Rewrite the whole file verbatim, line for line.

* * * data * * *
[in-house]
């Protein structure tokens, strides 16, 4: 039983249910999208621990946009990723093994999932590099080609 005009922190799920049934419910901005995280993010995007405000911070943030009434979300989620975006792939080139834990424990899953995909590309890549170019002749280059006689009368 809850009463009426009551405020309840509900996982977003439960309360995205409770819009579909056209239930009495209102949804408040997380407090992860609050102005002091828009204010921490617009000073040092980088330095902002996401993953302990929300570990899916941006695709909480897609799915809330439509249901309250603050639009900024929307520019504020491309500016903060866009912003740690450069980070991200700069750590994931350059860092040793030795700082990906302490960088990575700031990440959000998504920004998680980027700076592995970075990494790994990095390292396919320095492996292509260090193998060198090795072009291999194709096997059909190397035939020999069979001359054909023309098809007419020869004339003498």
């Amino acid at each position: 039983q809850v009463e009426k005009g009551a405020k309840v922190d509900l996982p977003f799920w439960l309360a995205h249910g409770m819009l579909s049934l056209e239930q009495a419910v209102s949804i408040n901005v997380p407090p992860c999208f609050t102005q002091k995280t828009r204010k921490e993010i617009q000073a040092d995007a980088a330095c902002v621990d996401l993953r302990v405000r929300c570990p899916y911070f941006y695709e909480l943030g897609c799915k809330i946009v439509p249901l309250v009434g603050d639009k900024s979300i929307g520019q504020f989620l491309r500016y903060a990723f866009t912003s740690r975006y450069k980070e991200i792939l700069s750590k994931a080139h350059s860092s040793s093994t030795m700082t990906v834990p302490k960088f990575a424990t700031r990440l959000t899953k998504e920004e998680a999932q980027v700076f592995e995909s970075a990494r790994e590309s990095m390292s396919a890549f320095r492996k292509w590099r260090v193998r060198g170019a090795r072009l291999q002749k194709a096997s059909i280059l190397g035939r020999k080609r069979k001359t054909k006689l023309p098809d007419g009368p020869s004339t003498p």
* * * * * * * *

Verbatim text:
[in-house]
């Protein structure tokens, strides 16, 4: 039983249910999208621990946009990723093994999932590099080609 005009922190799920049934419910901005995280993010995007405000911070943030009434979300989620975006792939080139834990424990899953995909590309890549170019002749280059006689009368 809850009463009426009551405020309840509900996982977003439960309360995205409770819009579909056209239930009495209102949804408040997380407090992860609050102005002091828009204010921490617009000073040092980088330095902002996401993953302990929300570990899916941006695709909480897609799915809330439509249901309250603050639009900024929307520019504020491309500016903060866009912003740690450069980070991200700069750590994931350059860092040793030795700082990906302490960088990575700031990440959000998504920004998680980027700076592995970075990494790994990095390292396919320095492996292509260090193998060198090795072009291999194709096997059909190397035939020999069979001359054909023309098809007419020869004339003498």
């Amino acid at each position: 039983q809850v009463e009426k005009g009551a405020k309840v922190d509900l996982p977003f799920w439960l309360a995205h249910g409770m819009l579909s049934l056209e239930q009495a419910v209102s949804i408040n901005v997380p407090p992860c999208f609050t102005q002091k995280t828009r204010k921490e993010i617009q000073a040092d995007a980088a330095c902002v621990d996401l993953r302990v405000r929300c570990p899916y911070f941006y695709e909480l943030g897609c799915k809330i946009v439509p249901l309250v009434g603050d639009k900024s979300i929307g520019q504020f989620l491309r500016y903060a990723f866009t912003s740690r975006y450069k980070e991200i792939l700069s750590k994931a080139h350059s860092s040793s093994t030795m700082t990906v834990p302490k960088f990575a424990t700031r990440l959000t899953k998504e920004e998680a999932q980027v700076f592995e995909s970075a990494r790994e590309s990095m390292s396919a890549f320095r492996k292509w590099r260090v193998r060198g170019a090795r072009l291999q002749k194709a096997s059909i280059l190397g035939r020999k080609r069979k001359t054909k006689l023309p098809d007419g009368p020869s004339t003498p």